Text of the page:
Like Venice and Amsterdam, St. Petersburg is a floating city, crouching on the water, criss-crossed by rivers and canals, sewn together by hundreds of bridges, ceremonial, quaint or humdrum. The principal waterway is the River Neva, leading eventually to the Gulf of Finland. Inside St. Petersburg, the Neva is contained within granite banks, but its influence on the city is constant. When the long winter’s ice suddenly shudders and cracks, the river rejuvenates the city. On the light nights of summer, when night never really falls, the twilight sky meets the grey murky waters of the easternmost part of the Gulf of Finland almost seamlessly.
Much of St. Petersburg’s charm stems from the grand architectural plan of squares, parks, boulevards, palaces and monuments that was begun by 18th Century architects imported from Western Europe. The rules of the game rarely wavered: the object was to design a capital fit for an imperial power, self-explanatory in its nobility and grace.
Arrival into St Petersburg involves a long pilotage of 30 nautical miles across the Nevskaya Inlet between the cities of Kronshtadt and St Petersburg. This large expanse of water gives the illusion of a vast bay, but the reality is that most of it is merely a couple of metres deep and that the only navigable waters are the narrow canal ways marked by stick buoys that are maintained by dredgers and crisscross the Inlet. Arriving at 0415 and third in line behind the Jewel of the Seas and the Mein Schiff 2, evidently on similar itineraries given the number of times we’ve seen them, we proceeded inward past the almost finished sea defences at Kronshtadt and onward towards the new cruise ship terminal. The sea defences although operational apparently will be fully completed at the end of this year. The encompassing barrier that connects Kronshtadt with the mainland has only the one opening to the south of the island, with two large gates that can close to prevent flooding in the event of persistent westerly winds. Passing Kronshtadt, still a base for the Russian Navy but somewhat in a dilapidated state, the morning sun reflected off of the dome of the Cathedral like a beacon, marking the way and ensuring that the island didn’t go unnoticed as we made our way towards the former capitol city and home to the Tsar’s.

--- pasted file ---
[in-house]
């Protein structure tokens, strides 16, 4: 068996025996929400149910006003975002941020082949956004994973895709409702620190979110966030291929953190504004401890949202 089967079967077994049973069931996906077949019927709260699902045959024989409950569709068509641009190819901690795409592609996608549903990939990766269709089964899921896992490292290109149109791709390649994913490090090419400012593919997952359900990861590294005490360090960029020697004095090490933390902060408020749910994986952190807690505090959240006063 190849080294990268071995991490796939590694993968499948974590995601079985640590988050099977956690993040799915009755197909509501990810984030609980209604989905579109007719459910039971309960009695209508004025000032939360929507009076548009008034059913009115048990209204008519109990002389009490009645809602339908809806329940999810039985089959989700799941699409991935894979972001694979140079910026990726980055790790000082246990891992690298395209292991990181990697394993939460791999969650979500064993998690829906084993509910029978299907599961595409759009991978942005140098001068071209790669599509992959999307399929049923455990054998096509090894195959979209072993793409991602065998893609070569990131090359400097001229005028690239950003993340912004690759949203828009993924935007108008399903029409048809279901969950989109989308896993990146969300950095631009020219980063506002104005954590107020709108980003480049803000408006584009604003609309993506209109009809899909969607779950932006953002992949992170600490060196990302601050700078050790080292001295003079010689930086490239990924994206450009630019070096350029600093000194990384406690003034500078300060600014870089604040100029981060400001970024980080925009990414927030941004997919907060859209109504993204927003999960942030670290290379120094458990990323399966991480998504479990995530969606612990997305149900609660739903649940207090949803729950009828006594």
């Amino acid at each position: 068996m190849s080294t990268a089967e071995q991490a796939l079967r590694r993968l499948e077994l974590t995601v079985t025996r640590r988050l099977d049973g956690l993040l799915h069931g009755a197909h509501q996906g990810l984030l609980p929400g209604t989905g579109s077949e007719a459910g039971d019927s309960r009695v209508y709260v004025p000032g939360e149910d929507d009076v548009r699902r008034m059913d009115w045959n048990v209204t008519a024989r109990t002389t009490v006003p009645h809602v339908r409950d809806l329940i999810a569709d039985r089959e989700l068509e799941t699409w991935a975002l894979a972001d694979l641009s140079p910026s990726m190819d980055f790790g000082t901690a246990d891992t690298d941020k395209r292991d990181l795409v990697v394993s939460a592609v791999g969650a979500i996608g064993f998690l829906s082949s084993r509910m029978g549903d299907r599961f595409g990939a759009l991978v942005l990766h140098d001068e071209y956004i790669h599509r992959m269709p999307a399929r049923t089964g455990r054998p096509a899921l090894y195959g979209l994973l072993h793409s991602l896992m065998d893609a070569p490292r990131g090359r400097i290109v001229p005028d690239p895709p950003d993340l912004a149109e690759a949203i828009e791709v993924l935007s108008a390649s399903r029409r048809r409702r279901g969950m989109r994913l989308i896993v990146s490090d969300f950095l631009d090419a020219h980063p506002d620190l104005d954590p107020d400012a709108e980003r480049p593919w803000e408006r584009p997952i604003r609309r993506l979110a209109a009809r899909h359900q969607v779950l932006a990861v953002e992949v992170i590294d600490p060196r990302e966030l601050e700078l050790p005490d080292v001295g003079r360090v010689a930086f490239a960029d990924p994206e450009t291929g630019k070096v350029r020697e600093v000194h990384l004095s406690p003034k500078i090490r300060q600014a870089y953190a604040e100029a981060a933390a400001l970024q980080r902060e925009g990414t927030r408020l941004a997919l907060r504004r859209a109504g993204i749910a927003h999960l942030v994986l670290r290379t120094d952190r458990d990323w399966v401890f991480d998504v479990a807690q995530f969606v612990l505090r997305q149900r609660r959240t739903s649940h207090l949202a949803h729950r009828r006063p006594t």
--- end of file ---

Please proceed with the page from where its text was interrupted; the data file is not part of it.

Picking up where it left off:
For our two day stay in St Petersburg there were numerous tours available, too numerous to list in a short blog and certainly too numerous to cover in only two days, hopefully leaving something “for next time”. It was hard to imagine in the hot sun during both days of our stay, that only 3-4 weeks ago ice up to 3 feet thick was still chocking the waterways here, and that icebreakers would have been in use to maintain the main routes.
Sailing again, was to be something of a precession of cruise ships, as we carefully manoeuvred sideways away from our berth, tightly sandwiched between the Jewel of the Sea’s and a ferry ramp in the corner of the new terminal. We followed the Mein Schiff 2 once more with the Jewel of the Sea’s following us back along the narrow canals, past Kronshtadt and back into the Gulf of Finland.